Most people make a mistake with promoting a product or service. When they promote a product/service, they expect sales. And rightly so. But you're missing out on the most important aspect of all: that people don't buy when you want to sell. And this is why most of us go bananas in sales and marketing. We decide we want to sell a product or service, and there are no takers. Then of course we blame the recession, we blame our ol' grand aunt Mathilda who cursed us—or whatever. And the point is that you're missing the point.
A crappy turnout for one event can cause the next event to be a super sell out.
Hmmm…how does that work, you ask? Well, you need to look at an event as an ad. When we first started out, our events were um, not so full. And it was gut-wrenching to see just one or two people sign up, when we were expecting a lot more. But imagine our surprise when the courses started really filling up the next time, and the next time. So I'd stumbled on a big secret very early in my career: That I could do a course or sell a product or service, and it didn't matter that no one would buy.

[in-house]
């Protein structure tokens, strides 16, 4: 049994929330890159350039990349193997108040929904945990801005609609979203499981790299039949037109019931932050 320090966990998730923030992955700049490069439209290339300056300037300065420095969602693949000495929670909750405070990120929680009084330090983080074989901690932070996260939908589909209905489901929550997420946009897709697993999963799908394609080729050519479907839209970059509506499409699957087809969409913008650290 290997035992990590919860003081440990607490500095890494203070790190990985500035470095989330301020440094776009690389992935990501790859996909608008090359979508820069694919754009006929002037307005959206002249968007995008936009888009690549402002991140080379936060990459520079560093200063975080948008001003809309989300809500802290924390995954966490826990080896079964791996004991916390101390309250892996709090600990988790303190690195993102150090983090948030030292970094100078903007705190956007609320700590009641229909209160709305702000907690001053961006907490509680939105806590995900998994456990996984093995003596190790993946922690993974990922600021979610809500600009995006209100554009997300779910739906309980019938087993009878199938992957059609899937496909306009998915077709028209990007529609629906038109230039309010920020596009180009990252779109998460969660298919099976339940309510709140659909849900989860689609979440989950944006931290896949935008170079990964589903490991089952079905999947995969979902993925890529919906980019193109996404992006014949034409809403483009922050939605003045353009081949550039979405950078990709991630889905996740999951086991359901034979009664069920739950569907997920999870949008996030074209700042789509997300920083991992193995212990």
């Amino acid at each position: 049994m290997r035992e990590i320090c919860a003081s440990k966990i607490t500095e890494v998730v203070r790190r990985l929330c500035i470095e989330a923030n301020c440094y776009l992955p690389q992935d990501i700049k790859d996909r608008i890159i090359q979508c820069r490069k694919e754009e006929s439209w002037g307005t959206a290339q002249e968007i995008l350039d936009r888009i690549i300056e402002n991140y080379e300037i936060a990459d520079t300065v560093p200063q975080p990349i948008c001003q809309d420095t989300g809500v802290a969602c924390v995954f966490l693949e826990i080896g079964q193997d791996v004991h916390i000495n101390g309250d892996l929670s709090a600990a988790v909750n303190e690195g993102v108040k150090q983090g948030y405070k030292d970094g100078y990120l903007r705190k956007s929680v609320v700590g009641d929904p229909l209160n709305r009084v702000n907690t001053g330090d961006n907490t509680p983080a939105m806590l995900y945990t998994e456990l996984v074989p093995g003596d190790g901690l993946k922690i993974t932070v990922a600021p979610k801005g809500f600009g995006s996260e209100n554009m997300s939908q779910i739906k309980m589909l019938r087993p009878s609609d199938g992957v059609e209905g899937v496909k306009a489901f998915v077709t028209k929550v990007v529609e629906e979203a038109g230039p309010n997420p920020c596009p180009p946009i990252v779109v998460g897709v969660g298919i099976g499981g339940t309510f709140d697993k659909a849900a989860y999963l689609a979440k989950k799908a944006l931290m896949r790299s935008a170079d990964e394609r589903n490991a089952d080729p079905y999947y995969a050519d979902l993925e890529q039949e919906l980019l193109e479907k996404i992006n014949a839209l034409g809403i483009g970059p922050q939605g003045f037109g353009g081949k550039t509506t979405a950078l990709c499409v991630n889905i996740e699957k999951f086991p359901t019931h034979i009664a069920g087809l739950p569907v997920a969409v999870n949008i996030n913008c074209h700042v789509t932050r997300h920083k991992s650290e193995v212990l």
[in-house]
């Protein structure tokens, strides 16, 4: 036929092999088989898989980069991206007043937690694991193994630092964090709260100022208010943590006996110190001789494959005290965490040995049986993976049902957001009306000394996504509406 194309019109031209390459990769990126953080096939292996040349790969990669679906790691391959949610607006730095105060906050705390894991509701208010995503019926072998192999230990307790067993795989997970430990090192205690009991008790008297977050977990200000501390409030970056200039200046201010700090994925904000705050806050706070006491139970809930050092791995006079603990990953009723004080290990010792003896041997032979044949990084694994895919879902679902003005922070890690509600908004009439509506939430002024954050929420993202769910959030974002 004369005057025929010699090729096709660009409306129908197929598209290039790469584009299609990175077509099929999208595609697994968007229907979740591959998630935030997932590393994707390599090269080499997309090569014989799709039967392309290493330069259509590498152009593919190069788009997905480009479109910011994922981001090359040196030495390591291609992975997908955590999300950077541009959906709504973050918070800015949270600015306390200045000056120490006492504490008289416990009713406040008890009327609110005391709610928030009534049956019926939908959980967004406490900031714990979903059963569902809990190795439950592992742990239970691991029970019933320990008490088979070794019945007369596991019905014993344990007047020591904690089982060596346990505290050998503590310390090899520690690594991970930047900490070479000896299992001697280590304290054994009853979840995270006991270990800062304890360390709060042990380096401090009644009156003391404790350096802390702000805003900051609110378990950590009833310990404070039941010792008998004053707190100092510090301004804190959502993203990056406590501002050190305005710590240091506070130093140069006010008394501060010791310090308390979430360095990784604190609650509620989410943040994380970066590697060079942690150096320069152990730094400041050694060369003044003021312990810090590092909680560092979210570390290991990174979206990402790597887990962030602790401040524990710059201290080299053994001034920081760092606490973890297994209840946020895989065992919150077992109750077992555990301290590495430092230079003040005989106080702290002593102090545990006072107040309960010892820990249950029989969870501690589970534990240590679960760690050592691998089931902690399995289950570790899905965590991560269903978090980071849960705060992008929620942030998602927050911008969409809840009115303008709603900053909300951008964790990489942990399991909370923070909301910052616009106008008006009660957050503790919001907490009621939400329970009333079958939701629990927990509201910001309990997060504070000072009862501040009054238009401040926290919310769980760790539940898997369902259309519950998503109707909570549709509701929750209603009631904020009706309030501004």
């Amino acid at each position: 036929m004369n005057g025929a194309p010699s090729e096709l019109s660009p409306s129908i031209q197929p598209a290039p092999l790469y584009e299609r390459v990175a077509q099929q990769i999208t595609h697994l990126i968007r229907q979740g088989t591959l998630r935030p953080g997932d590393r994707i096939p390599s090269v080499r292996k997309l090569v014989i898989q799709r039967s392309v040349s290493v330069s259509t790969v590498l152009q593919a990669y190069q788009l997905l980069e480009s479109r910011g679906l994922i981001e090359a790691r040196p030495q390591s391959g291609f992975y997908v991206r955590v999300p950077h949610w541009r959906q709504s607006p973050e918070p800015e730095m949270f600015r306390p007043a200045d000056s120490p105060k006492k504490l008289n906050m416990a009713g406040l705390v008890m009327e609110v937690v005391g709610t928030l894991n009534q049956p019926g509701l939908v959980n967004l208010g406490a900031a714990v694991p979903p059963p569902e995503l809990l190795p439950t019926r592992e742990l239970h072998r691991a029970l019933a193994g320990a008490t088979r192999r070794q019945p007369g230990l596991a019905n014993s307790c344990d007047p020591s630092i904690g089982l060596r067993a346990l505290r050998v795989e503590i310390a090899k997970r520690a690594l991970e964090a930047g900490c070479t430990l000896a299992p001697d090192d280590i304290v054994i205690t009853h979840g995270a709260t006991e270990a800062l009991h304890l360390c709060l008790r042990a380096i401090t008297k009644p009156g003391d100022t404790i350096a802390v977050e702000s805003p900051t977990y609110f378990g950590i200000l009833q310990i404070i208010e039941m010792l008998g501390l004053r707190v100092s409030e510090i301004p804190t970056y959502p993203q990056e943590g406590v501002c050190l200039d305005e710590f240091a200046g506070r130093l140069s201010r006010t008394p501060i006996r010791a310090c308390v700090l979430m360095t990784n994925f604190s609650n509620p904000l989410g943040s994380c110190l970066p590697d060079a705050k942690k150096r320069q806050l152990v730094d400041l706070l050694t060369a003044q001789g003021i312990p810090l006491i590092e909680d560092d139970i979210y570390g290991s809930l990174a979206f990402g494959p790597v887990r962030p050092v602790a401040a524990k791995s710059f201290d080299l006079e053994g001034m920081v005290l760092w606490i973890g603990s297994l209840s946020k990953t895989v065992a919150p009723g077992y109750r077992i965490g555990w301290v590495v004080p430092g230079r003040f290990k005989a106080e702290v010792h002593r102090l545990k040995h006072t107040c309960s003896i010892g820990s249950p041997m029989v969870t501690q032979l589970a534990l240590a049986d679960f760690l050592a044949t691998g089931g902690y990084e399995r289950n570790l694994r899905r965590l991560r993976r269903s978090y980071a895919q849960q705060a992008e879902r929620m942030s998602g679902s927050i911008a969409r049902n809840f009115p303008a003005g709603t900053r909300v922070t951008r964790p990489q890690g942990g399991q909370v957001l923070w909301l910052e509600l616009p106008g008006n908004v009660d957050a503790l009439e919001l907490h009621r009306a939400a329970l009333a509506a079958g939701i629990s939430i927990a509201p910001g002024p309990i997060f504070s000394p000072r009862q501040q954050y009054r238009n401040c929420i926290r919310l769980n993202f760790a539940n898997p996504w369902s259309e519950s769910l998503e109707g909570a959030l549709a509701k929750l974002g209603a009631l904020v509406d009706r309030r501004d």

What mattered was that over time, they would buy…
They just bought when they were ready. And that the poorly attended course, or poorly accepted product/service was just an advertisement for sales in the future. Once I realised this I was on cloud nine. Because I could create products, services and courses and not be overly worried how many people turned up. And yes, those days of poor turnouts are long gone. Today most of our courses are overbooked (in fact we have a waiting list for some courses for 2 years from now). And the reason I'm writing this note to you, is simply because I don't want you to get disheartened when your product/service doesn't sell right away.
Remember that in many cases it's just an ad for a future full house!
Thank you so much for this video. It was just what I needed to see/hear today. Discouragement comes easier than sales and this new perspective helps a lot.
I feel better now.
sean, this stuff is great, thanks.